Home Events Canada’s Irish Pioneers: Their Story


Mar 13 2021


9:30 am - 10:45 am

Canada’s Irish Pioneers: Their Story

Saturday, March 13 – 9:30 – 10:45 AM CST

As pioneers, the Irish bestrode Canada. They were the largest immigrant group during Canada’s formative years. They dug its canals, built its roads, chopped down its trees and established many of its early farming communities. They were ambitious, self-funded people with big dreams who were desperate to escape from the poverty in their homeland. And yet, despite their great pioneering successes, some politically-motivated people continue to depict them as sad and helpless exiles. Lucille Campey will debunk this negative imagery by revealing the facts underlying their immigration saga. She will demonstrate how the Irish were able to fund their own sea crossings, find out about the availability of prime locations and make tremendous strides as pioneers. She will conclude that Canada’s Irish pioneers deserve our admiration and gratitude – not our pity.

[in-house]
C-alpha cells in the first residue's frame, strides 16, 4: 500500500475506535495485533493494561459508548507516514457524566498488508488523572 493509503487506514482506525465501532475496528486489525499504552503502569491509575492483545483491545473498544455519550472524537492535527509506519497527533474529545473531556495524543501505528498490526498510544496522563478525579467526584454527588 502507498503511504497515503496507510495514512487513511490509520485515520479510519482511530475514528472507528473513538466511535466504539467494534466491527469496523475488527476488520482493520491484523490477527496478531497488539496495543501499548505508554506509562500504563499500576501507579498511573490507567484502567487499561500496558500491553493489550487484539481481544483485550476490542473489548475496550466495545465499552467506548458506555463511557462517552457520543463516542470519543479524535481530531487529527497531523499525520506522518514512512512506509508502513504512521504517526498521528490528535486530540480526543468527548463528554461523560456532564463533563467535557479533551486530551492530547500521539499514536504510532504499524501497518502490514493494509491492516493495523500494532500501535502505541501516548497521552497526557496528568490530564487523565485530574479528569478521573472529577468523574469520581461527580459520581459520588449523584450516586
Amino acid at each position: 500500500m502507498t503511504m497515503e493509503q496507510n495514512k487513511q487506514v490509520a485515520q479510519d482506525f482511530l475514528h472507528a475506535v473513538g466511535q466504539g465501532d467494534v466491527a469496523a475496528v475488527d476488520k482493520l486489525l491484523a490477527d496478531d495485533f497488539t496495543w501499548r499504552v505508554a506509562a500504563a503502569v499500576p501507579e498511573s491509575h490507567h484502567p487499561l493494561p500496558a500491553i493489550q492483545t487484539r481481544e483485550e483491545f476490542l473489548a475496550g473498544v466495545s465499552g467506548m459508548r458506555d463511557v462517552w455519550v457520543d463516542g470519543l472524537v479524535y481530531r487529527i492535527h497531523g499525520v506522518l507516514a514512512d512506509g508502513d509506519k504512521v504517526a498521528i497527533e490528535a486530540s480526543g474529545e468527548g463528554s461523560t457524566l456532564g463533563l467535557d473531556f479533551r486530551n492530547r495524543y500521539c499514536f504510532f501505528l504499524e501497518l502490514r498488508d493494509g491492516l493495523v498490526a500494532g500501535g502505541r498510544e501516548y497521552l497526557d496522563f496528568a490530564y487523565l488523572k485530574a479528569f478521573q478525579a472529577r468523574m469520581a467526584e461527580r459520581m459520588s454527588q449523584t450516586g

About the speaker
Lucille Helen Campey was born in Ottawa and moved to England following her marriage to Geoff. Having trained as a scientist, she later entered the world of politics, when she became an adviser to a cabinet minister during the John Major years. An ongoing love of history led her into another world around twenty years ago. Having obtained a PhD on Scottish immigration to Canada from the University of Aberdeen, she went on to write fourteen books on British Isle immigration to Canada. Her latest book, “Canada’s Irish Pioneers,” was published in September, 2020.
Note – This Feature Talk starts at 10.30 a.m. – later than normal. Participants who register for the earlier Education Talk need not register again for this Feature Talk.
Online – registration required, information to follow
Canada’s Irish Pioneers: Their Story

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